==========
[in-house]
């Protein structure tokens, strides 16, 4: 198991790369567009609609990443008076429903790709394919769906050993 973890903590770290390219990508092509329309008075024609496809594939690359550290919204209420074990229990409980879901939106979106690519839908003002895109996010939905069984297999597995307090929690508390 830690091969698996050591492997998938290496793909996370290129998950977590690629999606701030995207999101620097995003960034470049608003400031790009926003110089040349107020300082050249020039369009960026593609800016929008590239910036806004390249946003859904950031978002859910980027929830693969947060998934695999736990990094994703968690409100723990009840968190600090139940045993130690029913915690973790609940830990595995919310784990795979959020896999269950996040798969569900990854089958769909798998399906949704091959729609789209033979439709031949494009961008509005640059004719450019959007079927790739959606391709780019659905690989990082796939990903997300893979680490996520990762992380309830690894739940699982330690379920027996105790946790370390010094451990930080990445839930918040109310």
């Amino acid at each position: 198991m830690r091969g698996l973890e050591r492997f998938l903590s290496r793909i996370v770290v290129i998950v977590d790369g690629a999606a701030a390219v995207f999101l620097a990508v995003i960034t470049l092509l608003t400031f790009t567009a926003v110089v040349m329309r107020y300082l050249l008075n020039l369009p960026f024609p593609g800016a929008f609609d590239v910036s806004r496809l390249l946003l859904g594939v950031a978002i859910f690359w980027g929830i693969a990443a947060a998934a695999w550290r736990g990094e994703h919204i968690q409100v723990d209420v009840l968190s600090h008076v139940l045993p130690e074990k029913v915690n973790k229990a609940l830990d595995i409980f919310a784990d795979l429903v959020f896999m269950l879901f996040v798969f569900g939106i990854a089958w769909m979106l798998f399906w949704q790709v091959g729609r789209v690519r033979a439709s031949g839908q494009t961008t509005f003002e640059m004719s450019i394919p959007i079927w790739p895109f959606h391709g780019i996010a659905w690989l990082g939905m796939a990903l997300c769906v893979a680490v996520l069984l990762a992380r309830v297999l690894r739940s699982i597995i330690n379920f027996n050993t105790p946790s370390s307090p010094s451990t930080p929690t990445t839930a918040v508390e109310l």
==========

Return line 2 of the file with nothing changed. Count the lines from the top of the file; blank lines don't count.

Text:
């Protein structure tokens, strides 16, 4: 198991790369567009609609990443008076429903790709394919769906050993 973890903590770290390219990508092509329309008075024609496809594939690359550290919204209420074990229990409980879901939106979106690519839908003002895109996010939905069984297999597995307090929690508390 830690091969698996050591492997998938290496793909996370290129998950977590690629999606701030995207999101620097995003960034470049608003400031790009926003110089040349107020300082050249020039369009960026593609800016929008590239910036806004390249946003859904950031978002859910980027929830693969947060998934695999736990990094994703968690409100723990009840968190600090139940045993130690029913915690973790609940830990595995919310784990795979959020896999269950996040798969569900990854089958769909798998399906949704091959729609789209033979439709031949494009961008509005640059004719450019959007079927790739959606391709780019659905690989990082796939990903997300893979680490996520990762992380309830690894739940699982330690379920027996105790946790370390010094451990930080990445839930918040109310």